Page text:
In the history of Black/African-American people of color in the United States of America and the African/Black diaspora, there have been struggles, numerous and severe. From the presence and deeds of Crispus Attucks, Nat Turner, Phyllis Wheatley, John Brown, Denmarrk Vesey, Toussaint L’overture, Frederick Douglas, Harriet Tubman, Dessalines, Marcus Garvey, Booker T. Washington and many who would come after these illustrious persons – one thing has been consistent and that is the presence of fortitude in the face of seemingly insurmountable obstacles. This never stopped any of those just named.
Facing opponents as daunting as the Imperial Knights of the Ku Klux Klan, The United States government and White Supremacy Systems has been a testament and example of how a people can withstand the onslaught of inhumanity and continue forward. These same tests would be faced by A. Phillip Randolph, Paul Robeson, Adam Clayton Powell, Rev. Dr. Martin Luther King Jr., Rosa Parks, Billie Holiday, Malcolm X and many more. At this stage – where the 1960s presented a window of opportunity after the rampant assassination campaigns enacted by the Federal Bureau of Investigation (FBI), after the dust began to settle (but many would argue that it never did), emerged a force of young, militant, intelligent and compassionate young Black people – they called themselves the Black Panthers. With origins that are rumored to have had roots in Alabama, but substantiated in Oakland, California, the Black Panthers would wave a courageous flag of empowerment.
The flag of the Black Panthers represented a lot for Black people and still does, but also represented the greatest fear of White Supremacy – the vengeance of Black people and the justice that karma demands. What followed was the continued campaign of disruption, interference, infiltration and assassination against the Black Panthers – effectively weakening and dismantling the once powerful and enthusiastic organization. However, with each death there is a rebirth.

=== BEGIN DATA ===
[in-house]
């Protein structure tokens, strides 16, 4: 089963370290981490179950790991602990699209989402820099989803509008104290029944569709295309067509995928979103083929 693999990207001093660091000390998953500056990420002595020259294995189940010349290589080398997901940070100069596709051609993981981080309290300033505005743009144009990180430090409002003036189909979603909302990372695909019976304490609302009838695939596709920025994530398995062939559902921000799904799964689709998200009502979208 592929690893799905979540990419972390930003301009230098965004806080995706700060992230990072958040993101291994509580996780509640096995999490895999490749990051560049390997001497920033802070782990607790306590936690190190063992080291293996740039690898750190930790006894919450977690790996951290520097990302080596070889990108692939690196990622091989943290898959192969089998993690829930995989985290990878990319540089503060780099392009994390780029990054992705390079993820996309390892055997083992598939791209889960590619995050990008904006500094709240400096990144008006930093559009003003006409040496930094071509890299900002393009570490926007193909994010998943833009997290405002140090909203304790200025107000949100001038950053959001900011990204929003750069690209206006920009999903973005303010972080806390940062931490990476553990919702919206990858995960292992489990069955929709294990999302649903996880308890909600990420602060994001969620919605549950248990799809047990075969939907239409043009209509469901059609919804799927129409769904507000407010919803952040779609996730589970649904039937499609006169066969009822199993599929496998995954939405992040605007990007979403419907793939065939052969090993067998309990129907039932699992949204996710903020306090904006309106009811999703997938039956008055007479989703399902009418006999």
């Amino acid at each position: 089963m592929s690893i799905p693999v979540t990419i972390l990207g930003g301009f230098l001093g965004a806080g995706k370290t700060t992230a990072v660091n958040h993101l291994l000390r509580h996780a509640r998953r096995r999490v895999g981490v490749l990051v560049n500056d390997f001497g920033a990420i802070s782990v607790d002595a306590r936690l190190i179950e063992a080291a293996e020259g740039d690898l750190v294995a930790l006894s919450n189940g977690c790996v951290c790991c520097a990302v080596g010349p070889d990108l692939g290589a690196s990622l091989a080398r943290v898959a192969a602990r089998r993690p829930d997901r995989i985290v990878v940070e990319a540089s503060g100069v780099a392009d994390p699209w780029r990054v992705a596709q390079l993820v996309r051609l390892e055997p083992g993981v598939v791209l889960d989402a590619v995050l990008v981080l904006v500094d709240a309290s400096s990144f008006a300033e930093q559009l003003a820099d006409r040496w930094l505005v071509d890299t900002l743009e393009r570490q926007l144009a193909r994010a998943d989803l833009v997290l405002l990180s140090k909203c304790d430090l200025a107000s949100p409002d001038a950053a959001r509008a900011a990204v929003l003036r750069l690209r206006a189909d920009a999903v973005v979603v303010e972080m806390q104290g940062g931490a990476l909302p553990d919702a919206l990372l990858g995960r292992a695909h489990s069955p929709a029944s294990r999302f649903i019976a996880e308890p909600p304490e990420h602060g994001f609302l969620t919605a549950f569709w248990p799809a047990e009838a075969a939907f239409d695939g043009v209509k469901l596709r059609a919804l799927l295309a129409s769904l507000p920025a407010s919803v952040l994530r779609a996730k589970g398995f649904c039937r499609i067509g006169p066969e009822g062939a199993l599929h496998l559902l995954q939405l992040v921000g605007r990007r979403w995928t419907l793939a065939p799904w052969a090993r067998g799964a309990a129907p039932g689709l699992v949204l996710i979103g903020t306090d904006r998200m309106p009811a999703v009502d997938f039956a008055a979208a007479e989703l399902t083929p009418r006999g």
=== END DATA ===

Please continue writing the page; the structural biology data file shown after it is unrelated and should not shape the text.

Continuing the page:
Today the Black Panther Party lives and continues a mission of justice, commencing with the First Annual Black Panther Party Film Forum and Festival in Seattle, Washington produced by The Black Panther Party with support and sponsorship of The Zulu Nation’s Seattle Chapter, 206 Zulu. Seattle, was interestingly enough a notable outpost for the Black Panthers and remains a city where Black Panthers reside and work as community servants and activists. This weekend’s activities include films (Friday), guest speakers (Emory Douglas, BPP Minister of Culture and Terika Lewis, the first female to join the BPP) and a community forum and strategy meeting to end the program on Sunday. Some details and locations are available on the official film fest program flier.